'Troublemakers: The Story of Land Art' could have used more debate on what is truly art
'Troublemakers' looks at the movement of Land Art, in which artists use just about anything in a landscape that can be manipulated or excavated.
Courtesy of David Maisel/First Run Features
Have you ever regarded a landscape not just as a natural formation but also as a work of art? The men and women profiled in James Crump’s documentary “Troublemakers: The Story of Land Art” went one step further: They created artworks out of earth and rock and snowfields and just about anything else in the landscape that could be manipulated or excavated. They, in a sense, played God.
Land Art, also referred to as Earth Art or Earthworks, flourished primarily in the 1960s and ’70s, and the movement had its trio of rock stars: Robert Smithson, whose “Spiral Jetty,” perhaps the group’s most popularly recognized achievement, featured a widening spiral projecting into the Great Salt Lake in Utah; Walter De Maria, who harnessed lightning in “The Lightning Field”; and Michael Heizer, who, for “Double Negative,” dug deep trenches, 1,500 feet long, in a Nevada mesa.
These artists, and others, including Smithson’s wife, Nancy Holt (“Sun Tunnels”), and Charles Ross, were reacting to what they regarded as the undue restrictions of the gallery scene, especially as it then existed in New York. Their city exhibits featured earthworks, but these displays were only tokens of their real desire: to break out of urban confinements and venture into the great American landscape, most often the desert sprawls of the Southwest. There they could not only commune with nature but also shape nature. Much of their artistry, which is almost entirely devoid of human content, is on view in “Troublemakers,” although the point is made that, for all the effort that went into creating them, the works can only be experienced by most people in the form of aerial photographs. All that effort for a photo!
Crump briskly fills in the back story to this movement. (The film itself is brisk – 72 minutes.) The NASA space explorations and the televised Vietnam War, which brought the ravaging of landscapes into our living rooms, were, for Crump, key influences (although the artists’ work was essentially apolitical).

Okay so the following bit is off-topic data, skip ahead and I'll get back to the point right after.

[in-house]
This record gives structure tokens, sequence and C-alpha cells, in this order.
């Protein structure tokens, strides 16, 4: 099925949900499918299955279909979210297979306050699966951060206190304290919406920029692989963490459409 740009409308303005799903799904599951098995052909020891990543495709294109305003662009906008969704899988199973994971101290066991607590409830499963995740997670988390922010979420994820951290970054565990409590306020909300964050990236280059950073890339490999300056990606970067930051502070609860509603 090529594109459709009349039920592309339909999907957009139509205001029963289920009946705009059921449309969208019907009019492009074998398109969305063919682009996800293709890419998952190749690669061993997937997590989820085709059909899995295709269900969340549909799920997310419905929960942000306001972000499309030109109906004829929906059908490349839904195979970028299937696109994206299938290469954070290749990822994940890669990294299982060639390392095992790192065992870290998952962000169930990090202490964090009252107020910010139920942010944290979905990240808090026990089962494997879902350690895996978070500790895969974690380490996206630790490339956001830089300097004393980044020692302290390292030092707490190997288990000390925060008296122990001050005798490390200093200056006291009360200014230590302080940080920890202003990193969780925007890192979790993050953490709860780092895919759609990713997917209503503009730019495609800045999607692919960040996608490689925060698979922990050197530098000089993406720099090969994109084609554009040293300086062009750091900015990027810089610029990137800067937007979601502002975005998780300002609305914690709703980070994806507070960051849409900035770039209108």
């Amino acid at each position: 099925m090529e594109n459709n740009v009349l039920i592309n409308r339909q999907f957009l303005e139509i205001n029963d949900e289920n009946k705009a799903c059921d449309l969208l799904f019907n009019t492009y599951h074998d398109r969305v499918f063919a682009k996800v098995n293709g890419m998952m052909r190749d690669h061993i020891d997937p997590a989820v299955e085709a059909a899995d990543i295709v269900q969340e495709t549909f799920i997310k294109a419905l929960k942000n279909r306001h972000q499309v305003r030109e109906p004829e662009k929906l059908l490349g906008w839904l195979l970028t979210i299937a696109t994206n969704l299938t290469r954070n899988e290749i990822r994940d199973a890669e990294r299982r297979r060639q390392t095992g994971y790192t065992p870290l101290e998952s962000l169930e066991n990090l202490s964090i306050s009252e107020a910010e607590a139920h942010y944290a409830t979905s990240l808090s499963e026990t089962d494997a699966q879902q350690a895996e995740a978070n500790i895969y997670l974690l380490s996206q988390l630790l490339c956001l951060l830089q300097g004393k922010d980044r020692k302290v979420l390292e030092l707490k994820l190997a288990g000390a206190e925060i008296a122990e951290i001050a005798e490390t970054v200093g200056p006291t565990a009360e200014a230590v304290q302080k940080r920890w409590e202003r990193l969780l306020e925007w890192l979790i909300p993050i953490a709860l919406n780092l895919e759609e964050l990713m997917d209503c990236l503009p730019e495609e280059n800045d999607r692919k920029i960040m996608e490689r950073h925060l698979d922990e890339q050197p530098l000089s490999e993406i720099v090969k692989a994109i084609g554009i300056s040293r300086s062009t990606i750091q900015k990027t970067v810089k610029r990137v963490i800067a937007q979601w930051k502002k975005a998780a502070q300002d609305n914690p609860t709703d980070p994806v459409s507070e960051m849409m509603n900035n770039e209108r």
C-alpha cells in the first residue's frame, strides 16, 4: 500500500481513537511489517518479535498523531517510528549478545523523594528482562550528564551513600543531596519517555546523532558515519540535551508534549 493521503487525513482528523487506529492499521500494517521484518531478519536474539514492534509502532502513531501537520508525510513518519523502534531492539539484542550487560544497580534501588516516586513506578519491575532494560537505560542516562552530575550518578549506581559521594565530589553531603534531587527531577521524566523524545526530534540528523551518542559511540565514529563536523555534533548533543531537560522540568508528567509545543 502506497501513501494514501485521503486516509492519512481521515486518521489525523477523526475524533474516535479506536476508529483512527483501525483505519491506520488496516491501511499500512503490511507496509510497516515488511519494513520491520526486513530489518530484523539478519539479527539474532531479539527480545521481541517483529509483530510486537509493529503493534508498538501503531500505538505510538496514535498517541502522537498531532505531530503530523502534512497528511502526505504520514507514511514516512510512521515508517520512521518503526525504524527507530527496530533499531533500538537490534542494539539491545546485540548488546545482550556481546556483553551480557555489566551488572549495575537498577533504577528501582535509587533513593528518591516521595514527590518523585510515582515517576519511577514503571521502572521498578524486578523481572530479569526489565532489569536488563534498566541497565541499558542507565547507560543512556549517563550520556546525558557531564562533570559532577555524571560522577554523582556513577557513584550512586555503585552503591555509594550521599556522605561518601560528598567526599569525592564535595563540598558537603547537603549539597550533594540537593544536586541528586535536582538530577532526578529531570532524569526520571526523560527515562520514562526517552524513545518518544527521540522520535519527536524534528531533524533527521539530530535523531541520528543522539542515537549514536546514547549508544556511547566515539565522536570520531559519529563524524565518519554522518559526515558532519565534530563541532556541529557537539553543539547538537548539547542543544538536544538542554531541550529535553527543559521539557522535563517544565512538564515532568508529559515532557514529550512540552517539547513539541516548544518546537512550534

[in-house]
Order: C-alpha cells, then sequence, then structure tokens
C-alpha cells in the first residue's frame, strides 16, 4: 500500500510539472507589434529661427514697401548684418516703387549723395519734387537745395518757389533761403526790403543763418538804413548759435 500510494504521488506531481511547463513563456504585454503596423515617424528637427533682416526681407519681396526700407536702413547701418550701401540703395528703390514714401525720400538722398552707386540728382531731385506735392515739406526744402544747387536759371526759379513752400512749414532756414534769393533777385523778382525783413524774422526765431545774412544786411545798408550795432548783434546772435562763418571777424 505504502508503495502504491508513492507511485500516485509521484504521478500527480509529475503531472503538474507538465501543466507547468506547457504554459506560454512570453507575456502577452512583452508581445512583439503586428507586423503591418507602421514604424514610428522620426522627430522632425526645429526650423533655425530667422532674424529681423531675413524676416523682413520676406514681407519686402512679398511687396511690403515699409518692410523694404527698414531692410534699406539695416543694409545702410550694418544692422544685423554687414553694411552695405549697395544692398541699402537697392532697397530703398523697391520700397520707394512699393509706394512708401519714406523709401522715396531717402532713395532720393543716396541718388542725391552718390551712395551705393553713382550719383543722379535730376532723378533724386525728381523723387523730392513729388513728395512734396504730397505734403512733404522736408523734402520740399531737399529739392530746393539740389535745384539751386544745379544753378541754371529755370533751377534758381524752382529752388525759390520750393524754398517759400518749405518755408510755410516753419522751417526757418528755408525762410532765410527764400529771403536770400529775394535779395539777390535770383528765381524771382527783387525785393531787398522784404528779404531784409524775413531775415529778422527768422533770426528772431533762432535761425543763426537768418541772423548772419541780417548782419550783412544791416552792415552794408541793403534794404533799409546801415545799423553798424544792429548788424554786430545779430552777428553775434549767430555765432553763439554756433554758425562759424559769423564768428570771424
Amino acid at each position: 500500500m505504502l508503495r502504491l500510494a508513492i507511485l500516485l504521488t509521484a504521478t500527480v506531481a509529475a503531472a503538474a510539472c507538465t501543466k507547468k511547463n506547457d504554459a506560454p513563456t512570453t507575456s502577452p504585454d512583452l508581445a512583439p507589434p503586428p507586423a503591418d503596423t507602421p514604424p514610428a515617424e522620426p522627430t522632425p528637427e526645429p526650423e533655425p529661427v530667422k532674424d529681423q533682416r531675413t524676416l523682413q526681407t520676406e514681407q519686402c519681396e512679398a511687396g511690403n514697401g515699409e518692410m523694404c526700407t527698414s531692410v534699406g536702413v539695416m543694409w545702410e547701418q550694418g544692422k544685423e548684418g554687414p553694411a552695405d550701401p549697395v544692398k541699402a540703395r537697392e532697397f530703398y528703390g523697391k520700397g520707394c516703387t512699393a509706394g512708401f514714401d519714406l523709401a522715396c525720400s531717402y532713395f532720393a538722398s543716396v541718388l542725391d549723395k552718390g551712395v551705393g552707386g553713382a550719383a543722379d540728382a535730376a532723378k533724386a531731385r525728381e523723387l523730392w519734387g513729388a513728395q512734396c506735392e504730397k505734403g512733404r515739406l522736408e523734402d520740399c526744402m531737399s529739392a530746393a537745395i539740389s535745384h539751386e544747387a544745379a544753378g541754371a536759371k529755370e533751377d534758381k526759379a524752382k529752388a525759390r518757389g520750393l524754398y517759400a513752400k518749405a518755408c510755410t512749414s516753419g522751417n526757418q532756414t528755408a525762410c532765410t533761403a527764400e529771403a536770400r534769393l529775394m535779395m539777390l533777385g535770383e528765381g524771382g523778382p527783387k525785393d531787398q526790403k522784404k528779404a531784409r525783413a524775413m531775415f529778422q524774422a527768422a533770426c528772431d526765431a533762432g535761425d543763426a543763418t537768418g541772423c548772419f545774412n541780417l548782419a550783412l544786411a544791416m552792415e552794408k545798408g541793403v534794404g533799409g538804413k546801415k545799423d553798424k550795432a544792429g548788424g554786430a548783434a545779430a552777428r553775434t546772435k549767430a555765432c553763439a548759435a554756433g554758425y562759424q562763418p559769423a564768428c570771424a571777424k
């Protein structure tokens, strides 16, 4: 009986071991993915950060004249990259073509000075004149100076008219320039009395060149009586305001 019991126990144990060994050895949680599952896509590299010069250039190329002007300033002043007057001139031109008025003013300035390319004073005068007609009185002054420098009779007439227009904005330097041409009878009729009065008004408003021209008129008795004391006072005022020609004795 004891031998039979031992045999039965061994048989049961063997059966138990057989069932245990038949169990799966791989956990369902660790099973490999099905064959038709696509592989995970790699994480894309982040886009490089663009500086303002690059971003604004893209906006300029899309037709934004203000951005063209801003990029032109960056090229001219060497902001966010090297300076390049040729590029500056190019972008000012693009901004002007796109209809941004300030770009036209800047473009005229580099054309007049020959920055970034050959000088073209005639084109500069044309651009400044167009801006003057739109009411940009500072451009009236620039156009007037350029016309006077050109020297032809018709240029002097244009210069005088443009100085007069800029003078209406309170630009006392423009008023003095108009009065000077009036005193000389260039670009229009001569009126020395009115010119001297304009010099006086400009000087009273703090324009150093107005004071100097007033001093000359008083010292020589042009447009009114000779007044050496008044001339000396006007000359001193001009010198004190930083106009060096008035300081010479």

I would suggest that the Land Art movement was basically primal, an attempt to literally move heaven and earth. The artists wanted not only to transcend traditional approaches to painting and sculpture, they wanted to break free from mortality itself. They worked in the vast desert spaces because they wanted to fashion something that would last as long as the mesas and canyons. They wanted to be eternal.
Virginia Dwan, the arts patron and 3M heiress who financed a lot of this work, says that what attracted her to these artists was, above all else, their “obsession.” And certainly that obsessiveness is a through line not only in the art but also in the lives of these people. Heizer, for example, the sole survivor of the Land Art trio, has been living in the Nevada desert for four decades, where he has been working steadily on his magnum opus, “City.” (He apparently declined to be interviewed for the film.) Land Art requires not only an apocalyptic mind-set but also a very particular set of skills. You have to be able to do, or at least supervise, some pretty heavy lifting. This is not art for the easel-and-paintbrush crowd.
The question should be raised: Is this art at all? Crump doesn’t bring any naysayers into his film, and it would have been useful if he had, since so many in the audience will probably be asking themselves this question. One could argue that, if Land Art is indeed art, then, in a sense, the greatest masterpiece would be the aftermath of a mega-earthquake. I would love to know what Heizer or Smithson might have thought while looking out at the Grand Canyon. Would it be akin to the Sunday painter confronting Michelangelo’s Sistine Chapel?
Although “Troublemakers” makes the case for Earthworks artists as breakaway outliers, Crump also attempts to align them with a tradition going back thousands of years – to Stonehenge and the building of the pyramids. This may be a bit of a stretch. I highly doubt, for instance, that Stonehenge was intended purely as an artwork, however we might view it today. But the confluence of ancient and cutting edge in these artists is what gives their work its shimmering, ambiguous power.
I call it art. And as long as I’m on the subject, I think the Grand Canyon is the greatest sculpture I have ever seen. Grade: B+ (This film is not rated.)